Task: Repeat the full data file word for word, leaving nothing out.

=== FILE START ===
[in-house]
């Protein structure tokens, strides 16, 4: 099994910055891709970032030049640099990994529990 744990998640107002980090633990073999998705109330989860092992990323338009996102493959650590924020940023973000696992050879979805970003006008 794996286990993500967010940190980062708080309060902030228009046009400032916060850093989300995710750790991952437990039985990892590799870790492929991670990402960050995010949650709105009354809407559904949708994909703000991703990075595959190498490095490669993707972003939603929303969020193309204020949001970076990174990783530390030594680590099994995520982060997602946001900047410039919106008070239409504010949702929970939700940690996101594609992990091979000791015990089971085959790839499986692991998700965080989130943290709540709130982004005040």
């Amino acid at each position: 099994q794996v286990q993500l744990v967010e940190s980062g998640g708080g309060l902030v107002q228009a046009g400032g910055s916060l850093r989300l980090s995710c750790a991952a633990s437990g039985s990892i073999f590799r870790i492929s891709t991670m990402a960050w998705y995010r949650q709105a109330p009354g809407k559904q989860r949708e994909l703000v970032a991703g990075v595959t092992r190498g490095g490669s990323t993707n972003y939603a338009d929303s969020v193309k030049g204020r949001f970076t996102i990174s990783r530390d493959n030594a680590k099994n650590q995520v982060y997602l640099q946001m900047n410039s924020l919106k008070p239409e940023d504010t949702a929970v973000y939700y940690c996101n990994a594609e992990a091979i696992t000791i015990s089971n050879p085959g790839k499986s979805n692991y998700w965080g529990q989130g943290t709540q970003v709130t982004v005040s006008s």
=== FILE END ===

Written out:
[in-house]
């Protein structure tokens, strides 16, 4: 099994910055891709970032030049640099990994529990 744990998640107002980090633990073999998705109330989860092992990323338009996102493959650590924020940023973000696992050879979805970003006008 794996286990993500967010940190980062708080309060902030228009046009400032916060850093989300995710750790991952437990039985990892590799870790492929991670990402960050995010949650709105009354809407559904949708994909703000991703990075595959190498490095490669993707972003939603929303969020193309204020949001970076990174990783530390030594680590099994995520982060997602946001900047410039919106008070239409504010949702929970939700940690996101594609992990091979000791015990089971085959790839499986692991998700965080989130943290709540709130982004005040």
């Amino acid at each position: 099994q794996v286990q993500l744990v967010e940190s980062g998640g708080g309060l902030v107002q228009a046009g400032g910055s916060l850093r989300l980090s995710c750790a991952a633990s437990g039985s990892i073999f590799r870790i492929s891709t991670m990402a960050w998705y995010r949650q709105a109330p009354g809407k559904q989860r949708e994909l703000v970032a991703g990075v595959t092992r190498g490095g490669s990323t993707n972003y939603a338009d929303s969020v193309k030049g204020r949001f970076t996102i990174s990783r530390d493959n030594a680590k099994n650590q995520v982060y997602l640099q946001m900047n410039s924020l919106k008070p239409e940023d504010t949702a929970v973000y939700y940690c996101n990994a594609e992990a091979i696992t000791i015990s089971n050879p085959g790839k499986s979805n692991y998700w965080g529990q989130g943290t709540q970003v709130t982004v005040s006008s």